Alimony and Spousal Support in Louisiana

Learn about Louisiana alimony laws, the types of support, and how courts decide spousal support awards.

Louisiana Alimony

Alimony (commonly referred to as spousal support in Louisiana) may be ordered during or after a divorce.

At its core, there are two key issues that need to be addressed: How much and for how long?

While that may sound simple, the devil’s in the details…

This guide will help you understand how spousal support is calculated, the factors a court considers, and much more.

Let’s get started.

Who is Entitled to Alimony in Louisiana?

You may be entitled to alimony in Louisiana if you don’t have the means to support yourself, and you are free from fault as a reason why your marriage was not viable.

A spouse seeking support must prove to the court that the other spouse can comfortably make such financial contributions. After the court determines a “need and ability to pay” under Louisiana law, the judge will consider whether the divorce is a no-fault or a fault divorce.

Types of Support in Louisiana

Louisiana recognizes three types of spousal support.

Interim spousal support is also called temporary alimony, a provisional allowance, or pendente lite alimony (literally translated as alimony pending litigation). These payments help spouses without sufficient current income to survive while a divorce is in progress.  Temporary support is a way to maintain the lifestyle of both spouses’ living conditions to a reasonable extent.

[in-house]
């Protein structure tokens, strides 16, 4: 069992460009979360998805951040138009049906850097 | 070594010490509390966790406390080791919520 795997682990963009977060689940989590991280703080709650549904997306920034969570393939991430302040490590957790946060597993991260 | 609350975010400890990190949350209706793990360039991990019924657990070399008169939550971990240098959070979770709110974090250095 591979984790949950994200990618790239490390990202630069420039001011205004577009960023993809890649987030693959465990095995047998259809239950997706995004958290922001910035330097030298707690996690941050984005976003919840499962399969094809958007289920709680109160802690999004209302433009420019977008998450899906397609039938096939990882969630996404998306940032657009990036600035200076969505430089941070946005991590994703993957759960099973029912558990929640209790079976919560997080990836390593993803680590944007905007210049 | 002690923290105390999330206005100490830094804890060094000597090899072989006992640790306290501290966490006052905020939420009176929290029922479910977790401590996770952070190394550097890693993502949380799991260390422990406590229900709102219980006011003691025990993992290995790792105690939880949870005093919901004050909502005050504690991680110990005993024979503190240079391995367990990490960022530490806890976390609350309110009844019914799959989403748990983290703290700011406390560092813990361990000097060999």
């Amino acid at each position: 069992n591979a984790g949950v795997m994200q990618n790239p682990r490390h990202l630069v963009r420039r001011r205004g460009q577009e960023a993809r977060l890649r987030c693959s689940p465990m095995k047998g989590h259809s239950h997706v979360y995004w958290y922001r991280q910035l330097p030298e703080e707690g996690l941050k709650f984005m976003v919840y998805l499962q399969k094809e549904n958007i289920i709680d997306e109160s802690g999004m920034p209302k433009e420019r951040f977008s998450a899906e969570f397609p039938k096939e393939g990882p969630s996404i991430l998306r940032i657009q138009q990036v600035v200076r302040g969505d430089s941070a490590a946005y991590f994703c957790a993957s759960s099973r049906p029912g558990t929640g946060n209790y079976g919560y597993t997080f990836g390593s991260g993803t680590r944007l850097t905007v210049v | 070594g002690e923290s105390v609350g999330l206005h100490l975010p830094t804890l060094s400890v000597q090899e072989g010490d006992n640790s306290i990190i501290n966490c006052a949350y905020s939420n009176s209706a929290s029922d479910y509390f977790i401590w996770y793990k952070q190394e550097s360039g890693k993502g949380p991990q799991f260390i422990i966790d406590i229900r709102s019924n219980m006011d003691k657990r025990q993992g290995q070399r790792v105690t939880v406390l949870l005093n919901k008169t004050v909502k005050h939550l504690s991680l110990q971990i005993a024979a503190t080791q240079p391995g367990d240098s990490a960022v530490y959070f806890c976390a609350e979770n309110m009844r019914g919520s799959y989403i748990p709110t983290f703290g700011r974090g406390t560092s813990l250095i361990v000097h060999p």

If the spouses’ incomes together do not provide enough money to pay all expenses, the incomes are divided fairly among both spouses.

Interim spousal support ends once a divorce is finalized. In some cases, courts can order interim spousal support to continue six months after the divorce process comes to a close.

Periodic spousal support is also known as final periodic support.  This is the most common type of alimony, awarded after a divorce is final.

The primary purpose of periodic support is to give a spouse time to achieve financial independence.  However, a court can order one of the spouses to pay final periodic spousal support until the other spouse dies, remarries, or no longer requires financial support.

Permanent spousal support is available but rarely awarded unless a court determines that one of the spouses needs permanent support after divorce.  This might be due to age, illness, or other factors that make financial independence impossible.

Awarding permanent support means the paying spouse will get spousal support until they die or the other spouse dies.

Alimony and Covenant Marriage in Louisiana

If you’re in a covenant marriage, you can still get a divorce and receive final spousal support. Louisiana, Arkansas, and Arizona are the only three states that offer covenant marriages.

Covenant marriages are similar to regular marriages, except they require more legal steps to ensure that the marriage will last forever. Because more steps are necessary for a covenant marriage, there are also more steps to get out of it. For instance, both parties must sign a Declaration of Intent, which states:

  • Will remain husband and wife until death
  • They have carefully chosen each other and have told each other everything that could lead to marital discord
  • They have gone through premarital counseling together with a religious clergy member
  • They will do everything they can to avoid divorce, even if that means more marital counseling down the line

A court may award a judgment of divorce for a covenant marriage, creating the possibility of alimony, under the following circumstances:

  • One or both spouses committed adultery
  • A spouse was a victim of domestic violence in the marriage
  • One or both of the spouses physically or sexually abused the children